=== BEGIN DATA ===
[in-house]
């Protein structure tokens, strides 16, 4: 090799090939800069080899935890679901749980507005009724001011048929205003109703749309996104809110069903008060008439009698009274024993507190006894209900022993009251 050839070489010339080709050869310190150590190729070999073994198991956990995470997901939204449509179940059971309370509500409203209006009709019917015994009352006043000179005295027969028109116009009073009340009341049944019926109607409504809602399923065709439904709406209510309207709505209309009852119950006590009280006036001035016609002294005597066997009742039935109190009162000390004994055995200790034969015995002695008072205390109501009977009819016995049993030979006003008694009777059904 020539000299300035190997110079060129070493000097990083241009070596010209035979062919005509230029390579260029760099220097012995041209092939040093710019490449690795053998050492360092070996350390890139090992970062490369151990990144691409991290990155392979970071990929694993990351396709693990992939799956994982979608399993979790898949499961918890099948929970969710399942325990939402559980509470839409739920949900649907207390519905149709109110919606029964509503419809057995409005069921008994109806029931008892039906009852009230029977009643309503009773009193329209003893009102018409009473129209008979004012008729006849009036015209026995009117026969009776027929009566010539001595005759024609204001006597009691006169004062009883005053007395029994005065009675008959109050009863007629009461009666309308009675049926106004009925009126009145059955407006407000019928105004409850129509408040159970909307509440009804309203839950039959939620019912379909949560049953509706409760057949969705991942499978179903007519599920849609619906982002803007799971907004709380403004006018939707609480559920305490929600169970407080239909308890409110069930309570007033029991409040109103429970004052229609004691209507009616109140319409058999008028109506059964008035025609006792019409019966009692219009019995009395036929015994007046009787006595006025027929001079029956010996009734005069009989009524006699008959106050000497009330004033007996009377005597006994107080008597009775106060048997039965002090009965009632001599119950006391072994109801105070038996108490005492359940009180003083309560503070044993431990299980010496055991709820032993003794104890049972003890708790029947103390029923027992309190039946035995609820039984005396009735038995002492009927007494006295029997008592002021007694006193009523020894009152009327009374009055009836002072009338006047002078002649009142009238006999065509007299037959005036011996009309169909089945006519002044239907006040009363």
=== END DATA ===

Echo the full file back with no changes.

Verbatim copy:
[in-house]
């Protein structure tokens, strides 16, 4: 090799090939800069080899935890679901749980507005009724001011048929205003109703749309996104809110069903008060008439009698009274024993507190006894209900022993009251 050839070489010339080709050869310190150590190729070999073994198991956990995470997901939204449509179940059971309370509500409203209006009709019917015994009352006043000179005295027969028109116009009073009340009341049944019926109607409504809602399923065709439904709406209510309207709505209309009852119950006590009280006036001035016609002294005597066997009742039935109190009162000390004994055995200790034969015995002695008072205390109501009977009819016995049993030979006003008694009777059904 020539000299300035190997110079060129070493000097990083241009070596010209035979062919005509230029390579260029760099220097012995041209092939040093710019490449690795053998050492360092070996350390890139090992970062490369151990990144691409991290990155392979970071990929694993990351396709693990992939799956994982979608399993979790898949499961918890099948929970969710399942325990939402559980509470839409739920949900649907207390519905149709109110919606029964509503419809057995409005069921008994109806029931008892039906009852009230029977009643309503009773009193329209003893009102018409009473129209008979004012008729006849009036015209026995009117026969009776027929009566010539001595005759024609204001006597009691006169004062009883005053007395029994005065009675008959109050009863007629009461009666309308009675049926106004009925009126009145059955407006407000019928105004409850129509408040159970909307509440009804309203839950039959939620019912379909949560049953509706409760057949969705991942499978179903007519599920849609619906982002803007799971907004709380403004006018939707609480559920305490929600169970407080239909308890409110069930309570007033029991409040109103429970004052229609004691209507009616109140319409058999008028109506059964008035025609006792019409019966009692219009019995009395036929015994007046009787006595006025027929001079029956010996009734005069009989009524006699008959106050000497009330004033007996009377005597006994107080008597009775106060048997039965002090009965009632001599119950006391072994109801105070038996108490005492359940009180003083309560503070044993431990299980010496055991709820032993003794104890049972003890708790029947103390029923027992309190039946035995609820039984005396009735038995002492009927007494006295029997008592002021007694006193009523020894009152009327009374009055009836002072009338006047002078002649009142009238006999065509007299037959005036011996009309169909089945006519002044239907006040009363």